The evolution of insulation
At USA Insulation, we like to think that insulation makes the world go round. It certainly does for us! In fact, it’s a lot more important than people realize. With over 90% of existing homes being under-insulated as of 2015, many people are still unaware of its benefits, or don’t even realize they need new insulation.
In the distant past, however, having insulation meant being able to survive harsh winters and having relief from the heat during a time when modern means of keep cooling weren’t around. While it may seem hard to believe, the history of insulation is actually pretty interesting! Recalling insulation in all its forms throughout the ages, we followed its evolution over time.
During the medieval era in Europe, walls were stuffed with mud to try to keep the heat in and the cold out. The mud was also mixed with straw to help give it more structural integrity and insulation. Similarly, Vikings also used mud, or clay, to insulate their homes. Mixing plastered mud with straw, they would strategically place it between the logs that they used to build their homes.
Technically not insulation, cloth was still a popular method of keeping out the cold during the middle ages. Since homes were made of the stone that had thatched roofs, cold air could easily find its way into the home. By hanging long tapestries against the walls, damp drafts could be absorbed to keep the home warmer during colder months.
During the industrial revolution, America flourished as new manufacturing processes changed the way people lived and worked. With all the benefits came the widespread use of asbestos. At the time, asbestos was believed to be the next big insulation product since it kept extremely hot factory machines from overheating. The next step was to apply it to homes. Eventually, the truth came out about the health dangers of asbestos use, turning the housing and construction industry upside down.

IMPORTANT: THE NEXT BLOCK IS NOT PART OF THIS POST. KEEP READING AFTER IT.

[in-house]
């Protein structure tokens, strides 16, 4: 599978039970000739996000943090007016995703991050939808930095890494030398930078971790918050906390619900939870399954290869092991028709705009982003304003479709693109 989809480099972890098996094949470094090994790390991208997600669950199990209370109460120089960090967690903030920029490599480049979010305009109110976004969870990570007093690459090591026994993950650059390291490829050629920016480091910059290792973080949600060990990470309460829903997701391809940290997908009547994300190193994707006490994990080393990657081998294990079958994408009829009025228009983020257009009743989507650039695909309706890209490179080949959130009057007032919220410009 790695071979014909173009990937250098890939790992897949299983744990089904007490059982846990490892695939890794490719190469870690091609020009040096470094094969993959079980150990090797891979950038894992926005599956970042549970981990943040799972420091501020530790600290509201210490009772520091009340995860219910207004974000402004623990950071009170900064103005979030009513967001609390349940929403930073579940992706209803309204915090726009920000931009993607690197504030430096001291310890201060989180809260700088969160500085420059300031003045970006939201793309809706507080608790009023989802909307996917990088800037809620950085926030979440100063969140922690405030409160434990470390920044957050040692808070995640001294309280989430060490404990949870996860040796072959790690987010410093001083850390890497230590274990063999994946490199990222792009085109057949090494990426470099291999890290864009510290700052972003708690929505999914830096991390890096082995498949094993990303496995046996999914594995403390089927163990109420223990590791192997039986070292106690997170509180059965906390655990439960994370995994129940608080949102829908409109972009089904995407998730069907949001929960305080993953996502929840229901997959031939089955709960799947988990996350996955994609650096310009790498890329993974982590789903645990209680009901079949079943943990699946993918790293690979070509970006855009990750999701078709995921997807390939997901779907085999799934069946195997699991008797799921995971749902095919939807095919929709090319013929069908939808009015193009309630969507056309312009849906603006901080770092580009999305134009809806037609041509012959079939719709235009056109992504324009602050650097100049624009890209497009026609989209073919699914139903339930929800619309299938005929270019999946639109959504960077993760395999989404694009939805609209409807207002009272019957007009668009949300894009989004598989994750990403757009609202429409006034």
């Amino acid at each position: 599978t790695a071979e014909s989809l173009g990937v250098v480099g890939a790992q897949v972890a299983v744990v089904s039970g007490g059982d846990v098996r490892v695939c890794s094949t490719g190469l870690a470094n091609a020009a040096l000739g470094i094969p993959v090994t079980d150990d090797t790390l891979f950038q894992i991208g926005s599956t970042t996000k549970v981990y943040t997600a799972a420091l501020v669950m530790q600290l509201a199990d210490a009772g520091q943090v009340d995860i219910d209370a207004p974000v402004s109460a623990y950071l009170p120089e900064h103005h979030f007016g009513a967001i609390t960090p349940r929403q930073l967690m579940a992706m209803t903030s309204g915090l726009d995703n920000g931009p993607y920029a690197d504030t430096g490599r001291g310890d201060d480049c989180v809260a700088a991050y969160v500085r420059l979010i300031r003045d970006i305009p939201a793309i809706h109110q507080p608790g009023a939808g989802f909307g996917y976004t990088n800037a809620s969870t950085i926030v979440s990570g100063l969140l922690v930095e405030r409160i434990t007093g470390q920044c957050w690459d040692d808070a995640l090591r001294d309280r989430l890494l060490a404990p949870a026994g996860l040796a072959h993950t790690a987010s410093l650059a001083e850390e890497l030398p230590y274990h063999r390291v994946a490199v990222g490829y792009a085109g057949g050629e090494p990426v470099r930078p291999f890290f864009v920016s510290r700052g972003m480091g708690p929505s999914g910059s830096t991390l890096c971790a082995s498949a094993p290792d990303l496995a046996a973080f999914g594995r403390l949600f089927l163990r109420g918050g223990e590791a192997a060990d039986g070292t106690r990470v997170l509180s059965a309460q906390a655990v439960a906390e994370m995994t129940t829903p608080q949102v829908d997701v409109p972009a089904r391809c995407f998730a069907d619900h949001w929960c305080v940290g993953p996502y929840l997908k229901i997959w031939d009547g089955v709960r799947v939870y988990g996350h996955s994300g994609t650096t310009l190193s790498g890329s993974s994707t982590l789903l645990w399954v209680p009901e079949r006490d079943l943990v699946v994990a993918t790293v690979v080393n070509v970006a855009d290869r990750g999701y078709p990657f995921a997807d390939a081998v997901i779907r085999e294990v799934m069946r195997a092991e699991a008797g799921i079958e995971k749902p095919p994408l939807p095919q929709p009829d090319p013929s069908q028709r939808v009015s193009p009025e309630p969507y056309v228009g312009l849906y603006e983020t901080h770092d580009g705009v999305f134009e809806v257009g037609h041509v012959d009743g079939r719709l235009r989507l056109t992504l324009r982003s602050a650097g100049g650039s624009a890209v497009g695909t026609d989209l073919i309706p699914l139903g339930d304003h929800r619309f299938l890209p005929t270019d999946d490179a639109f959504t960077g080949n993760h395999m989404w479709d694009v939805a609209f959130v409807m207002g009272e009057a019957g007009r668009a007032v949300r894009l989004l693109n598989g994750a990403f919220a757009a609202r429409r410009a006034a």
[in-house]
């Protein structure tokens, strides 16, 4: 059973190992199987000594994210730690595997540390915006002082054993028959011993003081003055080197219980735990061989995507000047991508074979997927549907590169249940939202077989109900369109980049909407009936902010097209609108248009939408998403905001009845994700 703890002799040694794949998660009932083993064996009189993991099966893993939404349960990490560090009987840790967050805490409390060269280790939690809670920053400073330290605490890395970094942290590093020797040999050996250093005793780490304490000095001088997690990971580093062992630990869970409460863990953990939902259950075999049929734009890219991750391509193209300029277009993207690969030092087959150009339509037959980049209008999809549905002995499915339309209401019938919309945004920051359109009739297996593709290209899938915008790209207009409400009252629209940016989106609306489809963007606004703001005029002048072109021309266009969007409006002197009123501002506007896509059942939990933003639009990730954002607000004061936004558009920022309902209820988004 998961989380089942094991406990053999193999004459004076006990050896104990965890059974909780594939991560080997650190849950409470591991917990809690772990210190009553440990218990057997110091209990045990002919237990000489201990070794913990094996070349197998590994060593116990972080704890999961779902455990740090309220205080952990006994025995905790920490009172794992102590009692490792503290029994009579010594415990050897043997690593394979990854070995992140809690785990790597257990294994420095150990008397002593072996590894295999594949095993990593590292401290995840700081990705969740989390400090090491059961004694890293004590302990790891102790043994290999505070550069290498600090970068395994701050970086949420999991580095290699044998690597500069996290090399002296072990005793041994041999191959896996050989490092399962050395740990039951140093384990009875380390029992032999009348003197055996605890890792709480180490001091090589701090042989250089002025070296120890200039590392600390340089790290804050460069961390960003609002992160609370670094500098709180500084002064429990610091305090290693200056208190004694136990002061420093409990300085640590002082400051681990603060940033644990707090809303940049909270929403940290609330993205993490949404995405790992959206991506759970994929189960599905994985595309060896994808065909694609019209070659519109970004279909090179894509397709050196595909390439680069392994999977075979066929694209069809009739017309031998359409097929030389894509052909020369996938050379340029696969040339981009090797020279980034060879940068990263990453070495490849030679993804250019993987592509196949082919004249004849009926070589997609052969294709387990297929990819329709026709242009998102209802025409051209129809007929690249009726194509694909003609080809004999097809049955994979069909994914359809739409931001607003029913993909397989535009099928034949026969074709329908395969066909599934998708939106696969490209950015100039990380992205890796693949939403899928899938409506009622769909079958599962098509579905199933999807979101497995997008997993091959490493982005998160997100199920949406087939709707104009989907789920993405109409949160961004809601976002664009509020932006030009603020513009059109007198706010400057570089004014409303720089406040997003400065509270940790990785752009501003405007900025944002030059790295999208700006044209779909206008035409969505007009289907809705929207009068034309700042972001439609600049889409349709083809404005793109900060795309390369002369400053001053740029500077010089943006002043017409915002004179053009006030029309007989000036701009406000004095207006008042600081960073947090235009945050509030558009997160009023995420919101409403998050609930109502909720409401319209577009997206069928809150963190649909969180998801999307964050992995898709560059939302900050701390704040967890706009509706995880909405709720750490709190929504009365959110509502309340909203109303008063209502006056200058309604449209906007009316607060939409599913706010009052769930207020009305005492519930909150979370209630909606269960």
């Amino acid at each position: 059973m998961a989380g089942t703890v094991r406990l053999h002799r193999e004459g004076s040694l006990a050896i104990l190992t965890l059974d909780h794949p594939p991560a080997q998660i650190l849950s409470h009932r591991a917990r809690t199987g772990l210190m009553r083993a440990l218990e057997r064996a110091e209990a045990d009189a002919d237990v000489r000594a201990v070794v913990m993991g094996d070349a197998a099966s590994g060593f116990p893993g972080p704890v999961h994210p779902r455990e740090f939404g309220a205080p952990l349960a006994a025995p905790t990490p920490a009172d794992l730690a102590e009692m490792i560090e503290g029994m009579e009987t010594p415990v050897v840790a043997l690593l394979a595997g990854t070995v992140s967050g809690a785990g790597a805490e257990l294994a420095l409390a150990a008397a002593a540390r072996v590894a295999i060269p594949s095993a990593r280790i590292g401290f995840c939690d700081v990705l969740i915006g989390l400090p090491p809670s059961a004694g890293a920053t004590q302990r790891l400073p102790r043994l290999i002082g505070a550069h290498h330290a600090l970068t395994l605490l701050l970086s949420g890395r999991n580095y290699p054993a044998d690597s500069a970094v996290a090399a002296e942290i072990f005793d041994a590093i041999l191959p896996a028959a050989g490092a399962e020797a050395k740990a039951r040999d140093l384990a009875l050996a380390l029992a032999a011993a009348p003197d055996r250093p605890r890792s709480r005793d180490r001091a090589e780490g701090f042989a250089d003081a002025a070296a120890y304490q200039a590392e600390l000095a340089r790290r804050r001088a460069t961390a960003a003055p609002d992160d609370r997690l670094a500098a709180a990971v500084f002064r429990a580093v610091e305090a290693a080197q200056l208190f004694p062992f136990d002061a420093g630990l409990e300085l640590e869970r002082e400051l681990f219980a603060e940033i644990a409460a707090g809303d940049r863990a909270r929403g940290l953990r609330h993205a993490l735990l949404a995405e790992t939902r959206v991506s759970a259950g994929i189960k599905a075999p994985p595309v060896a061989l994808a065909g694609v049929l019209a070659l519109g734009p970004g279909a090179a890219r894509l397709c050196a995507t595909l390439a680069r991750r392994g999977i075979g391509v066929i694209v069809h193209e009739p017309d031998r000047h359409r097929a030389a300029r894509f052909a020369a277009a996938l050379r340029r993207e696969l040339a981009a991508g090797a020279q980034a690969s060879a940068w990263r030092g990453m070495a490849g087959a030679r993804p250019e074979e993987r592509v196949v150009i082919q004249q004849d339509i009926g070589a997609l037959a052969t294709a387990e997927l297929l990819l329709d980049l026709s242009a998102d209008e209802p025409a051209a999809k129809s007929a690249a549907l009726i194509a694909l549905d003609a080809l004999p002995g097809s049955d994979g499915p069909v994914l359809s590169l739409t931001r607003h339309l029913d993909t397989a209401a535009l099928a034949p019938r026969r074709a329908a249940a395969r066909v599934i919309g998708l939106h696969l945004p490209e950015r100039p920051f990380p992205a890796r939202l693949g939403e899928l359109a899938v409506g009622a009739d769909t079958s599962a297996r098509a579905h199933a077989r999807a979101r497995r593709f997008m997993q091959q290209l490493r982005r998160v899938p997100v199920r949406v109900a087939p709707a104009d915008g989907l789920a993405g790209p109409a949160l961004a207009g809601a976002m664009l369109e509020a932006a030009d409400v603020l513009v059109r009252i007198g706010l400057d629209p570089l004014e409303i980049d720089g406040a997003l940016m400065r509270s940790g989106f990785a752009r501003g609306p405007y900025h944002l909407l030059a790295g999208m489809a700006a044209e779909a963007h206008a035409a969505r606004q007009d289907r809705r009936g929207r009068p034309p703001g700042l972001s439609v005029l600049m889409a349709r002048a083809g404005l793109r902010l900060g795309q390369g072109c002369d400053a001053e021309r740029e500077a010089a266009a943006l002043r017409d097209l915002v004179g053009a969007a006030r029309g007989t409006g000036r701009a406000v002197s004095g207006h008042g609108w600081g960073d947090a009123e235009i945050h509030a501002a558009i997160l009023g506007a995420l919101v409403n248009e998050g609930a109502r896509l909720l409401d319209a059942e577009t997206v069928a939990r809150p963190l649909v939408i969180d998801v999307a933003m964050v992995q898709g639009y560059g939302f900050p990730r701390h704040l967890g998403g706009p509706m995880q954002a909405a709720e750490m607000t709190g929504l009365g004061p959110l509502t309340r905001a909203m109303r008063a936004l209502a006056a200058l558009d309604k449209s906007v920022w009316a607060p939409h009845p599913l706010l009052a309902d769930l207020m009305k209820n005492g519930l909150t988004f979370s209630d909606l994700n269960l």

Fiberglass and cellulose
While fiberglass and cellulose rose to popularity some years apart from each other, they were the mainstay of insulation during the 1960s and onward (thanks to the fall of asbestos). Accidentally made, fiberglass commonly took its form as pink cotton candy-like blankets, or batts, that homeowners could lay down in their attics and insert into walls. Used as an alternative to fiberglass, cellulose was commonly blown into home structures and provided a better R-value than fiberglass because of its ability to fit compactly into tiny spaces.
Today, the newest form of insulation comes as a spray foam. With many spray foam insulation options out there, nothing compares to USA Insulation’s Premium Foam®. With its ability to be inserted into wall spaces in a fast application process, it can get behind every crack and crevice that other insulation products can’t. USA Insulation’s spray foam offers the highest R-value, improves indoor air quality, provides soundproofing, is fire resistant, eco-friendly and the best of all, will save you money in the long run!
Having taken many different forms over time, there is one thing that hasn’t changed about insulation: it’s ability to help people, in any era, feel comfortable in their homes year-round. Don’t go another day without insulation, contact us today for a FREE in-home consultation!